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Doubt reagarding denseness of a set in (0,1)

  • #1
I have been doing a basic math course on Real analysis...I encountered with a problem which follows as" Prove that na(mod1) is dense in (0,1)..where a is an Irrational number , n>=1...

I tried to prove it using only basic principles...first of all i proved that above defined sequence is infinte..and also it is bounded...so by Bolzano-Weierstrass theorem it has a limit point in (0,1)..but to prove denseness i need to prove that for any given (a,b) a subset of (0,1) there is atleast one element of the sequence...Iam not getting how to figure out and link that limit point to that interval (a,b)..can any one help me in this..?...It would be of great help...
 

Answers and Replies

  • #2
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OK, so you have proven that the sequence [itex]na[/itex] has a limit point in (0,1). Now, can you prove that for any [itex]\varepsilon>0[/itex], there is an element of the sequence such that [itex]na<\varepsilon[/itex] (that is: can you prove that 0 is a limit point).
 
  • #3
Dick
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I'll give you a starting hint. Can you show that since a is irrational, that no two points in the sequence na(mod 1) can ever be equal? Now partition the interval [0,1) in subintervals of size 1/K. Can you show one of the subintervals must contain at least two elements of na(mod 1)? It's basically the Pigeon Hole Principle.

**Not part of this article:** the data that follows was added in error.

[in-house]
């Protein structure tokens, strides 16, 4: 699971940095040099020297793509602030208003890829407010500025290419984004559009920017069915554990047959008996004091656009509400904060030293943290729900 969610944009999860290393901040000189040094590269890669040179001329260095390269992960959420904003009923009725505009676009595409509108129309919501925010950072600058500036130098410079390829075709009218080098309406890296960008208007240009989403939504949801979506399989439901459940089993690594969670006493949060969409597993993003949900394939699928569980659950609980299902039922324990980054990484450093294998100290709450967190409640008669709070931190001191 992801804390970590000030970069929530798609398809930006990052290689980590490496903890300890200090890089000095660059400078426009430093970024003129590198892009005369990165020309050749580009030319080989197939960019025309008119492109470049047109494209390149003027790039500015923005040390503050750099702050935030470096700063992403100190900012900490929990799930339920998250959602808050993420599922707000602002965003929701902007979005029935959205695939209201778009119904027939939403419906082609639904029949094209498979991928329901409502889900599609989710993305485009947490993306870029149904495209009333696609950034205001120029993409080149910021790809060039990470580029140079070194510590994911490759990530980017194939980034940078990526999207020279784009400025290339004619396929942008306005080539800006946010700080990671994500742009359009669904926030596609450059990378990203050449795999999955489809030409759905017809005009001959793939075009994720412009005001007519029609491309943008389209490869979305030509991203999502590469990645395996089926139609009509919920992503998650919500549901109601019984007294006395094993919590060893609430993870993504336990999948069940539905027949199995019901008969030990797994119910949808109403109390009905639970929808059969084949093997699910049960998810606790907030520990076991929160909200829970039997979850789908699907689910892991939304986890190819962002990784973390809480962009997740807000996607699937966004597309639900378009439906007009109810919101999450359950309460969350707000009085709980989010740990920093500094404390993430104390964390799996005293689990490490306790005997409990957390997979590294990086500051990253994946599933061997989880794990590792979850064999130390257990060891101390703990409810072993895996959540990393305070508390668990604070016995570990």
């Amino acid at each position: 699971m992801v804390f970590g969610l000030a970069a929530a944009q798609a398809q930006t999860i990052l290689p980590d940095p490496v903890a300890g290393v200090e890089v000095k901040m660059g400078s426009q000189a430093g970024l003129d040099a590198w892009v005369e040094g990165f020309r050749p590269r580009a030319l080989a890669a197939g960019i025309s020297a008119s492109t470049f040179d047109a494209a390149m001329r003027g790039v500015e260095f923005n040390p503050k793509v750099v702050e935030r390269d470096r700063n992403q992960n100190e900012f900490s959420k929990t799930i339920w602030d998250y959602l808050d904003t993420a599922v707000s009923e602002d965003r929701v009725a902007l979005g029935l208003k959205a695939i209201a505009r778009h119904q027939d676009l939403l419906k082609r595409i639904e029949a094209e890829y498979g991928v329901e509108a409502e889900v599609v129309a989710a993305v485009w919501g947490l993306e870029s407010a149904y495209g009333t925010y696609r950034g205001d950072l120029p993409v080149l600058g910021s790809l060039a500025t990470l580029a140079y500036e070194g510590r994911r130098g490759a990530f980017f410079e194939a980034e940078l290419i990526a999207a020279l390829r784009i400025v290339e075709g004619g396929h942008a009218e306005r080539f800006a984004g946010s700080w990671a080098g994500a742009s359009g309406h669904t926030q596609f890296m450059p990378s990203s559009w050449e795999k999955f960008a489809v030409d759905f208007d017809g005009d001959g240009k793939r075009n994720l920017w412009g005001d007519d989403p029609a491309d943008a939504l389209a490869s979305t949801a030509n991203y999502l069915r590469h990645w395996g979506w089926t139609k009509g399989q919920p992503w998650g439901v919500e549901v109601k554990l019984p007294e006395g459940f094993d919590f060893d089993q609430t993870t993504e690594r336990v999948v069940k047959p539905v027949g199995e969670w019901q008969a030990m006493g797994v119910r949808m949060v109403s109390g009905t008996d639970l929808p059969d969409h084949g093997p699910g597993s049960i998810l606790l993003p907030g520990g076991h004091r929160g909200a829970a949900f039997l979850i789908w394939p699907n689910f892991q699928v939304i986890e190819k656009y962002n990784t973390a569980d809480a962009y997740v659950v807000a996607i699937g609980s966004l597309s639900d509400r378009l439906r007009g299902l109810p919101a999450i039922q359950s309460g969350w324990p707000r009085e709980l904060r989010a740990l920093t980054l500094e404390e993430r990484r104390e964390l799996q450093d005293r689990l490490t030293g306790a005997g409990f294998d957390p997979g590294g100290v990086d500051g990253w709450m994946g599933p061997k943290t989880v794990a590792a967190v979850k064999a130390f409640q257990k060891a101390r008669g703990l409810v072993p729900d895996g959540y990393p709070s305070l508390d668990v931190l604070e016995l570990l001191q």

• #4
sir, i tried to figure out that 0 is a limit point...but i am stuck with proving the fact that you mentioned i.e for any ε>0,there is ..an element of the sequence such that na<ε..I am able to understand why it should happen..but cannot prove it rigirously..Can u please help me out why such an integer "n" should exist..?...
 
  • #5
Dick
Science Advisor
Homework Helper
26,258
618
sir, i tried to figure out that 0 is a limit point...but i am stuck with proving the fact that you mentioned i.e for any ε>0,there is ..an element of the sequence such that na<ε..I am able to understand why it should happen..but cannot prove it rigirously..Can u please help me out why such an integer "n" should exist..?...
Pick N large enough that 1/N<ε. Divide [0,1] into N equal parts. Can you argue that at least one of the parts contains at least two numbers of the form na(mod 1)?
 

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